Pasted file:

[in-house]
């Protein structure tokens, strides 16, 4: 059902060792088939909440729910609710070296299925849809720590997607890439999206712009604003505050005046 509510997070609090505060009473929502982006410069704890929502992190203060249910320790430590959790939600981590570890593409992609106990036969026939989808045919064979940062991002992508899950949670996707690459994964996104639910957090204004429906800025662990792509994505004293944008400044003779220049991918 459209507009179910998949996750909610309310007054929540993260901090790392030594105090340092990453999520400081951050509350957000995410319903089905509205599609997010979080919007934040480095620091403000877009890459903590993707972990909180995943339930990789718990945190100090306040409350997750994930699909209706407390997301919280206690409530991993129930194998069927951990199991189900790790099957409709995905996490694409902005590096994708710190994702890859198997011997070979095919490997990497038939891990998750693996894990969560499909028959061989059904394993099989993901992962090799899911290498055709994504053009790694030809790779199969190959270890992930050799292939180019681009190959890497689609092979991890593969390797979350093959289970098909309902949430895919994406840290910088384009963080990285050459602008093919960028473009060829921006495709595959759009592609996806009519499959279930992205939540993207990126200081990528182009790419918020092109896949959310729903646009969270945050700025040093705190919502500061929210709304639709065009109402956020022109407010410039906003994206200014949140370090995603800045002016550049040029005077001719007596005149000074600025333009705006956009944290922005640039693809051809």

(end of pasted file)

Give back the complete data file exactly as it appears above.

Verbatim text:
[in-house]
């Protein structure tokens, strides 16, 4: 059902060792088939909440729910609710070296299925849809720590997607890439999206712009604003505050005046 509510997070609090505060009473929502982006410069704890929502992190203060249910320790430590959790939600981590570890593409992609106990036969026939989808045919064979940062991002992508899950949670996707690459994964996104639910957090204004429906800025662990792509994505004293944008400044003779220049991918 459209507009179910998949996750909610309310007054929540993260901090790392030594105090340092990453999520400081951050509350957000995410319903089905509205599609997010979080919007934040480095620091403000877009890459903590993707972990909180995943339930990789718990945190100090306040409350997750994930699909209706407390997301919280206690409530991993129930194998069927951990199991189900790790099957409709995905996490694409902005590096994708710190994702890859198997011997070979095919490997990497038939891990998750693996894990969560499909028959061989059904394993099989993901992962090799899911290498055709994504053009790694030809790779199969190959270890992930050799292939180019681009190959890497689609092979991890593969390797979350093959289970098909309902949430895919994406840290910088384009963080990285050459602008093919960028473009060829921006495709595959759009592609996806009519499959279930992205939540993207990126200081990528182009790419918020092109896949959310729903646009969270945050700025040093705190919502500061929210709304639709065009109402956020022109407010410039906003994206200014949140370090995603800045002016550049040029005077001719007596005149000074600025333009705006956009944290922005640039693809051809």